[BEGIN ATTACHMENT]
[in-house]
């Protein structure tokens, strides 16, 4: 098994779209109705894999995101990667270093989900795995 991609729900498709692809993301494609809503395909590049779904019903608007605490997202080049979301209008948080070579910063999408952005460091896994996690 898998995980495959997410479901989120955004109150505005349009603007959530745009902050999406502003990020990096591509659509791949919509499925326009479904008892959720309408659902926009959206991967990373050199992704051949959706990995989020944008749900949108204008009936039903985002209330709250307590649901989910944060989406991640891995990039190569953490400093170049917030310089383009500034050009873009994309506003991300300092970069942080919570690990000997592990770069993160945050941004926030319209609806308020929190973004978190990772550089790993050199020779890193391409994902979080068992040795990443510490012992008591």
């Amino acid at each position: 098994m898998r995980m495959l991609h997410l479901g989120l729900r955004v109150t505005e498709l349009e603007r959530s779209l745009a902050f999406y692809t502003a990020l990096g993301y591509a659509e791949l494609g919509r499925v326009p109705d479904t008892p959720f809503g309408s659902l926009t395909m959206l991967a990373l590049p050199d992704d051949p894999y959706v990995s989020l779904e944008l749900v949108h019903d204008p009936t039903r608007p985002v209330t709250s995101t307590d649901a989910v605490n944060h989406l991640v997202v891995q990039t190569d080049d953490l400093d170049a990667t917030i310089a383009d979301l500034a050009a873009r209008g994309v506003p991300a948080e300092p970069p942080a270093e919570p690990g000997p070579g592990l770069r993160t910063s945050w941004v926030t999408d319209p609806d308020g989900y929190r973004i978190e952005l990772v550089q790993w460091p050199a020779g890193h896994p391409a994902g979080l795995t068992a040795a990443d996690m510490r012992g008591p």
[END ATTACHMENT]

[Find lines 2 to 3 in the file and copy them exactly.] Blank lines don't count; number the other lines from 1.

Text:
């Protein structure tokens, strides 16, 4: 098994779209109705894999995101990667270093989900795995 991609729900498709692809993301494609809503395909590049779904019903608007605490997202080049979301209008948080070579910063999408952005460091896994996690 898998995980495959997410479901989120955004109150505005349009603007959530745009902050999406502003990020990096591509659509791949919509499925326009479904008892959720309408659902926009959206991967990373050199992704051949959706990995989020944008749900949108204008009936039903985002209330709250307590649901989910944060989406991640891995990039190569953490400093170049917030310089383009500034050009873009994309506003991300300092970069942080919570690990000997592990770069993160945050941004926030319209609806308020929190973004978190990772550089790993050199020779890193391409994902979080068992040795990443510490012992008591």
């Amino acid at each position: 098994m898998r995980m495959l991609h997410l479901g989120l729900r955004v109150t505005e498709l349009e603007r959530s779209l745009a902050f999406y692809t502003a990020l990096g993301y591509a659509e791949l494609g919509r499925v326009p109705d479904t008892p959720f809503g309408s659902l926009t395909m959206l991967a990373l590049p050199d992704d051949p894999y959706v990995s989020l779904e944008l749900v949108h019903d204008p009936t039903r608007p985002v209330t709250s995101t307590d649901a989910v605490n944060h989406l991640v997202v891995q990039t190569d080049d953490l400093d170049a990667t917030i310089a383009d979301l500034a050009a873009r209008g994309v506003p991300a948080e300092p970069p942080a270093e919570p690990g000997p070579g592990l770069r993160t910063s945050w941004v926030t999408d319209p609806d308020g989900y929190r973004i978190e952005l990772v550089q790993w460091p050199a020779g890193h896994p391409a994902g979080l795995t068992a040795a990443d996690m510490r012992g008591p």